(VOD) YOU CAN COUNT ON ME is one of those early naughts small-scale family-centric indie films that you don’t see much of anymore. Written and directed by Kenneth Lonergan (MARGARET, MANCHESTER BY THE SEA), it’s about two middle-aged siblings, Sammy (Laura Linney, LOVE ACTUALLY but I’ll also say: TALES OF THE CITY) and Terry (Mark Ruffalo, I’ll just say BLINDNESS instead of THE AVENGERS), who have stuck together through thick-and-thin, but Terry is an addict and a bit of a selfish asshole, and at this point in his life the film focuses on him circling back to needing the emotional and financial support of his sister.

It’s a quaint, heart-felt tale, sparsely told without much in the way of adornment unless you count the East Coast greenery, and worth your time. I wish there was more room for films like these nowadays.

However! YOU CAN COUNT ON ME sticks in my mind because it repeatedly utilizes the prelude in Bach’s Cello Suite No. 1 in G Major — yes, the video misspells it as C Major, but it’s G Major — building and exposing more of it as the film goes on. It’s an exceptional incorporation of the work into the film, but it has the sad side-effect of reminding me that I completely failed at successfully performing it for my cello teacher for weeks on end, until I finally left for college and quit playing cello all together. (Not Bach or my cello teacher’s fault, obviously! I just didn’t have the chops.)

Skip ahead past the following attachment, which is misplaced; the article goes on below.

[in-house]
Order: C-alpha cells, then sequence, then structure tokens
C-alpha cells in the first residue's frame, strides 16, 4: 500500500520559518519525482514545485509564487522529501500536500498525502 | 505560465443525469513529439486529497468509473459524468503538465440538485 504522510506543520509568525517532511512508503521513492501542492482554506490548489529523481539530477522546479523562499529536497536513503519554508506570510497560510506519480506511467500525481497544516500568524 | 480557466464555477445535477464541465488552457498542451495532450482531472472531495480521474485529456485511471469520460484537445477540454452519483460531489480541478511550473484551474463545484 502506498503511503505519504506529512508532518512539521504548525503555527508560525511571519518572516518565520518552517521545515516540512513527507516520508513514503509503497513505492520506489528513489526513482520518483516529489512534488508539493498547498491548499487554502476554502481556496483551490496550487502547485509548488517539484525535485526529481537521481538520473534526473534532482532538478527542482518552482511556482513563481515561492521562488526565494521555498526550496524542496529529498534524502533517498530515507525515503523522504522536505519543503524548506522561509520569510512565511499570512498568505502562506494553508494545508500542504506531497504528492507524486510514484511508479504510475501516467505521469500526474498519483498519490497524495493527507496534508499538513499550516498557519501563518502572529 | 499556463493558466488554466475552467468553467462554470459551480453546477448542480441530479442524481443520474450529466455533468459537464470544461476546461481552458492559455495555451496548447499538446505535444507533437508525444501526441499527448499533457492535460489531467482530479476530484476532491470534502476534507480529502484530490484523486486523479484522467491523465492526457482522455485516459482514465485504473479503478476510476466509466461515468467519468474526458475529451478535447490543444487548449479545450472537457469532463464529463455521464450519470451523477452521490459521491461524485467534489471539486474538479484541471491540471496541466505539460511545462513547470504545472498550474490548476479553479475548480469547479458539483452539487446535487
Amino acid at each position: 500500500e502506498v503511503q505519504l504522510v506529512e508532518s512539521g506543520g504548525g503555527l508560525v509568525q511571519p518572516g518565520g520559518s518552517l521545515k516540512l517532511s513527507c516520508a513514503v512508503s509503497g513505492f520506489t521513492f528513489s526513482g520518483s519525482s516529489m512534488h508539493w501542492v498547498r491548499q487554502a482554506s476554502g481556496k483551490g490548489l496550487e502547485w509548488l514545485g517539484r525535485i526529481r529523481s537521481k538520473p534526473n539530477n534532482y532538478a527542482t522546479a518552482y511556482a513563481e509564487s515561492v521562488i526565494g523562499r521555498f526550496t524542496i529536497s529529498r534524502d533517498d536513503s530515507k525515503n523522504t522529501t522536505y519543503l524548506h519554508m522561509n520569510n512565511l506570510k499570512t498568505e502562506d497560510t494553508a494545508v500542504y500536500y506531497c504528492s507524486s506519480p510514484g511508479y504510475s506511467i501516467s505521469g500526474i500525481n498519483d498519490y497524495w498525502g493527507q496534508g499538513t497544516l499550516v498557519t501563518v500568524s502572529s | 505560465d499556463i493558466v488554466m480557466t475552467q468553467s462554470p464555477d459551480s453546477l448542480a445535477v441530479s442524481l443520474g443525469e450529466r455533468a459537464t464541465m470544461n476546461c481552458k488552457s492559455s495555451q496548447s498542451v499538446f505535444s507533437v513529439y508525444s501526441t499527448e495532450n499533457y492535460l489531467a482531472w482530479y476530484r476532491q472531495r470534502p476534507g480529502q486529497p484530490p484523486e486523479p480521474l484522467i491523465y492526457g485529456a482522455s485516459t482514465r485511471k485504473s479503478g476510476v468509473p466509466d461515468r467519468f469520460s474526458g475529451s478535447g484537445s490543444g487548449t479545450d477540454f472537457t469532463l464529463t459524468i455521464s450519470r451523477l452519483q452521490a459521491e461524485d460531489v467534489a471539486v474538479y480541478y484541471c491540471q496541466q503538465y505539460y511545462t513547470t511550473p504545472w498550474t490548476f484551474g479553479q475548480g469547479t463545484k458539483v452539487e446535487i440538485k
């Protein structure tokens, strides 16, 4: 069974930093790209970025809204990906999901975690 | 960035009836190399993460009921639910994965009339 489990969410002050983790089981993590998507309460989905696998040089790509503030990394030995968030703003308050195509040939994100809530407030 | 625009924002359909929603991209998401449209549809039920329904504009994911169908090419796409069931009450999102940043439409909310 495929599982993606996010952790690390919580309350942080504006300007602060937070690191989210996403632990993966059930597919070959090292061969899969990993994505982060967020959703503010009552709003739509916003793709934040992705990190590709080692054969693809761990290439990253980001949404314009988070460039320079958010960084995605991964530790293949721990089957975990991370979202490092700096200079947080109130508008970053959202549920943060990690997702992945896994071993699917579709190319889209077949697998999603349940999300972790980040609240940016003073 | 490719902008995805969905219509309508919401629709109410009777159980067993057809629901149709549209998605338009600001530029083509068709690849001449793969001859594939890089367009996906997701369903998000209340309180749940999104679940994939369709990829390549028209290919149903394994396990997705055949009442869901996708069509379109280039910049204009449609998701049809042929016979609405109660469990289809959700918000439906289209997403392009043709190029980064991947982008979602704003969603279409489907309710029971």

This is a roundabout way of calling attention to the little weirdsies (as Linda Holmes would say) that we have about artistic works. I can’t watch YOU CAN COUNT ON ME without flashing back to all of my failed attempts at this Bach piece, akin to both Sammy and Terry’s failures and trips during life. I’m sure that Longergan had his reasons for including this work in YOU CAN COUNT ON ME, but all I can hear is a reprise of my teen years.


(Theaters) Michael Glover Smith’s RELATIVE is a refreshing throwback family ensemble drama, the kind of indie film that traditionally centers around a homecoming during the holidays or a major family event.